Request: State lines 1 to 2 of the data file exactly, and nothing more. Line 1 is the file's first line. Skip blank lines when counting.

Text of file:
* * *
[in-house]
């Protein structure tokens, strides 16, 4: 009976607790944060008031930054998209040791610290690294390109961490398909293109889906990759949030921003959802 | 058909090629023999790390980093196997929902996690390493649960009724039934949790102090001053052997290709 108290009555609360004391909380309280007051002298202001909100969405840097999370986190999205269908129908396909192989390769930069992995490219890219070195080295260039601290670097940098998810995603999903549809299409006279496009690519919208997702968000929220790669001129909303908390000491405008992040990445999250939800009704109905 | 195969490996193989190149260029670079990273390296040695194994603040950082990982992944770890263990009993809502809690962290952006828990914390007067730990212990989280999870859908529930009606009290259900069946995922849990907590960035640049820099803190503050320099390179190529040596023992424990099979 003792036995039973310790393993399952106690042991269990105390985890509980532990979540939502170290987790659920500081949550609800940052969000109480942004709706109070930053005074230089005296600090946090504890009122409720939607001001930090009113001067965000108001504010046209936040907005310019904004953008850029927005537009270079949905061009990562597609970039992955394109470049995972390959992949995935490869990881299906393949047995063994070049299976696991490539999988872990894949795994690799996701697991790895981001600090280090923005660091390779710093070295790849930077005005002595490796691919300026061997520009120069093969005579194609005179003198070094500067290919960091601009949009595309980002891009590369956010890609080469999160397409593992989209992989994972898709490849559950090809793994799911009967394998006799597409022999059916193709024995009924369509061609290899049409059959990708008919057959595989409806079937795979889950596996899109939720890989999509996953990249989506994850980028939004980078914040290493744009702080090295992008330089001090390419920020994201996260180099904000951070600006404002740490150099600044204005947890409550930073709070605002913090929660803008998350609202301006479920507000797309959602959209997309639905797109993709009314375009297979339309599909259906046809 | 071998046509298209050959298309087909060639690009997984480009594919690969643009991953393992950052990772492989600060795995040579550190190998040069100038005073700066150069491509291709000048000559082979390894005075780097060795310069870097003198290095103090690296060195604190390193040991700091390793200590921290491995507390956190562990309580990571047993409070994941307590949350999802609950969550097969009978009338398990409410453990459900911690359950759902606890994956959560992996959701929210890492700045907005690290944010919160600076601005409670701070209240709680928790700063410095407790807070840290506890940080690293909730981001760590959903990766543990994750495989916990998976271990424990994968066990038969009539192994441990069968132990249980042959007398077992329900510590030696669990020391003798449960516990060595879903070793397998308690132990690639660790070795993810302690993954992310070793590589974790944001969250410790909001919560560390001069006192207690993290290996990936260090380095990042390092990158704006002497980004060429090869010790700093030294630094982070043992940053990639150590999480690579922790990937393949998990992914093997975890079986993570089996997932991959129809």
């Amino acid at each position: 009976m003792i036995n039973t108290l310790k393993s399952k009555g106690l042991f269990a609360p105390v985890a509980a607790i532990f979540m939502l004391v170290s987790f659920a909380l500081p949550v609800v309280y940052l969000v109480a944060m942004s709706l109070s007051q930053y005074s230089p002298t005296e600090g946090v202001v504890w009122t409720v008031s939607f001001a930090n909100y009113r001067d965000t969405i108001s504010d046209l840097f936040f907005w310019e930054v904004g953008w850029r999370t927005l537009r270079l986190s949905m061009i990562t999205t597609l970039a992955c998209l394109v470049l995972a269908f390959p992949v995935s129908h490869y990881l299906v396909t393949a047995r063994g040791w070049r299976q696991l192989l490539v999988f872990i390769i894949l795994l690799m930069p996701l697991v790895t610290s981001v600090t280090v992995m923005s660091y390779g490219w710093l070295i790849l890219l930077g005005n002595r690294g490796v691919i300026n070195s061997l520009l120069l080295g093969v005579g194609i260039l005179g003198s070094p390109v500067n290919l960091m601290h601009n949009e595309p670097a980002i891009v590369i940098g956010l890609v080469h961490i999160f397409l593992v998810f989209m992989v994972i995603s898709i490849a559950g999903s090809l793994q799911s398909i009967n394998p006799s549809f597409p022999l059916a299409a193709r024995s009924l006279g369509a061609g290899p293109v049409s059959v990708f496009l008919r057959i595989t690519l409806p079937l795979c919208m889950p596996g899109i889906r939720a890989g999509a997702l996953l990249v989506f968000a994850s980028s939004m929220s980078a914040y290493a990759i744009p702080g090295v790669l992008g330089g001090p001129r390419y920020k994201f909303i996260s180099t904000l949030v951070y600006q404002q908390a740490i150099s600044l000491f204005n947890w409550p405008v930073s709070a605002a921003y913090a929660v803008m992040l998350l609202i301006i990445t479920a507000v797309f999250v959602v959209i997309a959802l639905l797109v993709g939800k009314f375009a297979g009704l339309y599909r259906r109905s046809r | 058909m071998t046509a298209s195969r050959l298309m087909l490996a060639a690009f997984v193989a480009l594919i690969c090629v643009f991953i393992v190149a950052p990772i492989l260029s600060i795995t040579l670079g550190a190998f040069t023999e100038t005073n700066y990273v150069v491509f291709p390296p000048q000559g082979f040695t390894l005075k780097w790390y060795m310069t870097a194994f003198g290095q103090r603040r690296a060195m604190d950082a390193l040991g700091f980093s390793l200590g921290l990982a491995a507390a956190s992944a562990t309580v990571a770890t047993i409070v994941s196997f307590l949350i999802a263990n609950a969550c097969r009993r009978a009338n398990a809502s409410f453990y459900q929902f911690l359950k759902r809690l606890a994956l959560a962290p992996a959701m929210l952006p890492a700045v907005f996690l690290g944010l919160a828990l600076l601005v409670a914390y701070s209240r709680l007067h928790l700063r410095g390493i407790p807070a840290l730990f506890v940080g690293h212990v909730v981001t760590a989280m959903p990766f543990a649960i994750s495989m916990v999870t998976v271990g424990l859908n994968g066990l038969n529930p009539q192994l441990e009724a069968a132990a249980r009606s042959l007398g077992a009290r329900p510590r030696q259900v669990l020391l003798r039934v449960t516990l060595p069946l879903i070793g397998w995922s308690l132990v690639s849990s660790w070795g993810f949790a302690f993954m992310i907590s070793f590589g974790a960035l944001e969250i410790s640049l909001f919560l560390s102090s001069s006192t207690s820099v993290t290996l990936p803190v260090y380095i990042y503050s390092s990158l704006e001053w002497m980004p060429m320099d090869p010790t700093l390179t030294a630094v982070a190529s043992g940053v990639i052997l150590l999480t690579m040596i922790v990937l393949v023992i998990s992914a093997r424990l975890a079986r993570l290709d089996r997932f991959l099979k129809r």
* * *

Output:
[in-house]
């Protein structure tokens, strides 16, 4: 009976607790944060008031930054998209040791610290690294390109961490398909293109889906990759949030921003959802 | 058909090629023999790390980093196997929902996690390493649960009724039934949790102090001053052997290709 108290009555609360004391909380309280007051002298202001909100969405840097999370986190999205269908129908396909192989390769930069992995490219890219070195080295260039601290670097940098998810995603999903549809299409006279496009690519919208997702968000929220790669001129909303908390000491405008992040990445999250939800009704109905 | 195969490996193989190149260029670079990273390296040695194994603040950082990982992944770890263990009993809502809690962290952006828990914390007067730990212990989280999870859908529930009606009290259900069946995922849990907590960035640049820099803190503050320099390179190529040596023992424990099979 003792036995039973310790393993399952106690042991269990105390985890509980532990979540939502170290987790659920500081949550609800940052969000109480942004709706109070930053005074230089005296600090946090504890009122409720939607001001930090009113001067965000108001504010046209936040907005310019904004953008850029927005537009270079949905061009990562597609970039992955394109470049995972390959992949995935490869990881299906393949047995063994070049299976696991490539999988872990894949795994690799996701697991790895981001600090280090923005660091390779710093070295790849930077005005002595490796691919300026061997520009120069093969005579194609005179003198070094500067290919960091601009949009595309980002891009590369956010890609080469999160397409593992989209992989994972898709490849559950090809793994799911009967394998006799597409022999059916193709024995009924369509061609290899049409059959990708008919057959595989409806079937795979889950596996899109939720890989999509996953990249989506994850980028939004980078914040290493744009702080090295992008330089001090390419920020994201996260180099904000951070600006404002740490150099600044204005947890409550930073709070605002913090929660803008998350609202301006479920507000797309959602959209997309639905797109993709009314375009297979339309599909259906046809 | 071998046509298209050959298309087909060639690009997984480009594919690969643009991953393992950052990772492989600060795995040579550190190998040069100038005073700066150069491509291709000048000559082979390894005075780097060795310069870097003198290095103090690296060195604190390193040991700091390793200590921290491995507390956190562990309580990571047993409070994941307590949350999802609950969550097969009978009338398990409410453990459900911690359950759902606890994956959560992996959701929210890492700045907005690290944010919160600076601005409670701070209240709680928790700063410095407790807070840290506890940080690293909730981001760590959903990766543990994750495989916990998976271990424990994968066990038969009539192994441990069968132990249980042959007398077992329900510590030696669990020391003798449960516990060595879903070793397998308690132990690639660790070795993810302690993954992310070793590589974790944001969250410790909001919560560390001069006192207690993290290996990936260090380095990042390092990158704006002497980004060429090869010790700093030294630094982070043992940053990639150590999480690579922790990937393949998990992914093997975890079986993570089996997932991959129809």